The primary digitisation methods include airborne laser scanning (ALS), phase-based terrestrial laser scanning (Faro Focus 3D) and close range structured light scanning (Artec EVA). These are now mainstream approaches for surveying historic landscapes, structures and objects, generating precise, high-resolution point cloud data. The challenge was to convert these complex high-volume data sets into textured 3D models, retaining the geometric integrity of the original data whilst reducing the overall file size of the model to enable delivery and use via the Internet. The paper highlights the development of a pipeline to produce a lightweight 3D WebGL model which enables the public to interact with a photorealistic model based upon accurate survey and texture data utilising the Sketchfab web service.
3D-ICONS ended in January 2015, but a website 3dicons.ie was designed to offer continued access to the Irish 3D models and the associated content generated during the project. The website was launched by the Heather Humphries TD, Minister of Arts Heritage and Gaeltacht, with coverage on the national TV news and online media. In the months that followed the value of this 3D resource became apparent through a diverse range of activities either directly using the site, or inspired by the content. This paper will focus on these developments, explain how they arose and how we hope they will develop in the future.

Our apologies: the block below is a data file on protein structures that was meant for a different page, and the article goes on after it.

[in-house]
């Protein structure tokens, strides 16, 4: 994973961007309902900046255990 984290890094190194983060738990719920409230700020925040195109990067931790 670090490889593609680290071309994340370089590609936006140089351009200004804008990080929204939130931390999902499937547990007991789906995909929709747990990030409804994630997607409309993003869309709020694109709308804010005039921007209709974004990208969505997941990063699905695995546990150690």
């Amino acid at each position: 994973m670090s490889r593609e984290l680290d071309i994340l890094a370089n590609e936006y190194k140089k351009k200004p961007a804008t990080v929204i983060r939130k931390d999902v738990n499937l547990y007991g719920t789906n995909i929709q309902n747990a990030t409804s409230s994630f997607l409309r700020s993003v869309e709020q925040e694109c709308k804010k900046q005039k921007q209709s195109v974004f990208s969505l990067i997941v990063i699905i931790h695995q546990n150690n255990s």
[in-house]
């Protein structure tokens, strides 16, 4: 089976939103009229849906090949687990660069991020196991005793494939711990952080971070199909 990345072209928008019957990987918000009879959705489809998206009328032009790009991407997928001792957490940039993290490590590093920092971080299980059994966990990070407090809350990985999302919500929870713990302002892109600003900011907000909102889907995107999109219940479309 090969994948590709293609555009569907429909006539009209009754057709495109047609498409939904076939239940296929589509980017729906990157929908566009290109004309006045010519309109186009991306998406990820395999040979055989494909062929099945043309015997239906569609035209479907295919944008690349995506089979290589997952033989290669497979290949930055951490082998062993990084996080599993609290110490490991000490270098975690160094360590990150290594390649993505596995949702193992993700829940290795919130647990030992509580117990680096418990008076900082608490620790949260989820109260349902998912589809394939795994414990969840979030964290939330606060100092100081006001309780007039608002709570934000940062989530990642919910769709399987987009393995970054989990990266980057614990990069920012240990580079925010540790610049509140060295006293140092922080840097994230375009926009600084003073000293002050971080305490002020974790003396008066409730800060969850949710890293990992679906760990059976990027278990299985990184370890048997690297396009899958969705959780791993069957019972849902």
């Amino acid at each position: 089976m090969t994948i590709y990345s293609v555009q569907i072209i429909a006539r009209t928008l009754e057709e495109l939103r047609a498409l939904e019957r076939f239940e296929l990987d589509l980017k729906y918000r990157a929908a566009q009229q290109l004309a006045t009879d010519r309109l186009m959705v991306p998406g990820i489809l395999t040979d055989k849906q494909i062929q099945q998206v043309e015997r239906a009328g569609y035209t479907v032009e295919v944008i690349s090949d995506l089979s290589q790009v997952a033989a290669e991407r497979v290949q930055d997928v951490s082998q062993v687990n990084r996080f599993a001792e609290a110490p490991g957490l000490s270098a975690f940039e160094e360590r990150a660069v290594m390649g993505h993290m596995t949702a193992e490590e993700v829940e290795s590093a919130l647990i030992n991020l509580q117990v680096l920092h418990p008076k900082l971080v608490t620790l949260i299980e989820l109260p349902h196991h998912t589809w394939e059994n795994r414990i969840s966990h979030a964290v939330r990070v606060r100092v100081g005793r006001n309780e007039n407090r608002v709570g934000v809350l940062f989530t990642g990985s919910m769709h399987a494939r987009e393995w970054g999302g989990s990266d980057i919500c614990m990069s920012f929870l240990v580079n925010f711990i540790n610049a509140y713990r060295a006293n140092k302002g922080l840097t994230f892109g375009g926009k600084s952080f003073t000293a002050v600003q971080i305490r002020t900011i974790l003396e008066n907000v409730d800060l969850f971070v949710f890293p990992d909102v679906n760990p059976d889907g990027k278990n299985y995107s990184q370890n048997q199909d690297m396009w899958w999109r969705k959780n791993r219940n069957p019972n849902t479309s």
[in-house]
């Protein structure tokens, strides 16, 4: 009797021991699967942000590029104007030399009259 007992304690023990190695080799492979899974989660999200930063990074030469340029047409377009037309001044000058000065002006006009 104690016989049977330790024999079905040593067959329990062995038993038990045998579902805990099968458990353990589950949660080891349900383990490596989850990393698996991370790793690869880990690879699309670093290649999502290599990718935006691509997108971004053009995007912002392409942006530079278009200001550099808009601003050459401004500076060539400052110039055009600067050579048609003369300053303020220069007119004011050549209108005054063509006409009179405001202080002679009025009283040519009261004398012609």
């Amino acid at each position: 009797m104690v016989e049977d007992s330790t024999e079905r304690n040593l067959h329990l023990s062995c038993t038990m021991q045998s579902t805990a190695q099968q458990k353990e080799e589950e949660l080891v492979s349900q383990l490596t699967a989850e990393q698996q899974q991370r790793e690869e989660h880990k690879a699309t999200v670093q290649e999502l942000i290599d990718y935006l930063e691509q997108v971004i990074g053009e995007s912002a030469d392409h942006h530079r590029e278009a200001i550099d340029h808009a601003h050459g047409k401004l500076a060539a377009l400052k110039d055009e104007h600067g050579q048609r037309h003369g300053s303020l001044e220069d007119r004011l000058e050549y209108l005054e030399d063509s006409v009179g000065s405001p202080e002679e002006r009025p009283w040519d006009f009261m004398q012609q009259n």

Public engagement – Website traffic has fluctuated with spikes reflecting promotion or publicity, but generally at the level of 50 engagements per day through the 3dicons.ie website and varying levels of use of the 3D models directly through Sketchfab, with the most viewed models having an audience of 5000 users.